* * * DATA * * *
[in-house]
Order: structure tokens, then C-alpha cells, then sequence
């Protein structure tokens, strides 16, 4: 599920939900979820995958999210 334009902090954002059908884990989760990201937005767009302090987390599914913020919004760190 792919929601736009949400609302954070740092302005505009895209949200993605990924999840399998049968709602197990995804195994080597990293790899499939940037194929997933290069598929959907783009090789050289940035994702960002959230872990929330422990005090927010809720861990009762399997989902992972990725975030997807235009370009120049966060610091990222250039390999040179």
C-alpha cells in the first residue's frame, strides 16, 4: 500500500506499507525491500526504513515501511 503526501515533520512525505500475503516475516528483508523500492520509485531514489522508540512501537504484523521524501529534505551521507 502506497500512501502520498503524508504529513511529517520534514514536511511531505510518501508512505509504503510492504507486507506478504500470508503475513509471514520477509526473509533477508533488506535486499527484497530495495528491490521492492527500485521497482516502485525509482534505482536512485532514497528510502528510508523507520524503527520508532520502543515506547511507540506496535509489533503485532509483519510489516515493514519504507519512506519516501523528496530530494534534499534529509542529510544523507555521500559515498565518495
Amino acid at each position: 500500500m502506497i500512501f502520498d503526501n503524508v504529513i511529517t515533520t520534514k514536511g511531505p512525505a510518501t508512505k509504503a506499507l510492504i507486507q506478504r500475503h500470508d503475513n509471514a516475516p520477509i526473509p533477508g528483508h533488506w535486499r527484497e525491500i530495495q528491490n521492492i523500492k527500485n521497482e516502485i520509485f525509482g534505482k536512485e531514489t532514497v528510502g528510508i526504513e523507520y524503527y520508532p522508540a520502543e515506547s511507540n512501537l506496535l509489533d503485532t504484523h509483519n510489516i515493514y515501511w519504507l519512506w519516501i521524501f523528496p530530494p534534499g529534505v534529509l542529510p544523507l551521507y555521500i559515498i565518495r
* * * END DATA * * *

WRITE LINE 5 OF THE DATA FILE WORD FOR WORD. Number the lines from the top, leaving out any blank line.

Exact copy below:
Amino acid at each position: 500500500m502506497i500512501f502520498d503526501n503524508v504529513i511529517t515533520t520534514k514536511g511531505p512525505a510518501t508512505k509504503a506499507l510492504i507486507q506478504r500475503h500470508d503475513n509471514a516475516p520477509i526473509p533477508g528483508h533488506w535486499r527484497e525491500i530495495q528491490n521492492i523500492k527500485n521497482e516502485i520509485f525509482g534505482k536512485e531514489t532514497v528510502g528510508i526504513e523507520y524503527y520508532p522508540a520502543e515506547s511507540n512501537l506496535l509489533d503485532t504484523h509483519n510489516i515493514y515501511w519504507l519512506w519516501i521524501f523528496p530530494p534534499g529534505v534529509l542529510p544523507l551521507y555521500i559515498i565518495r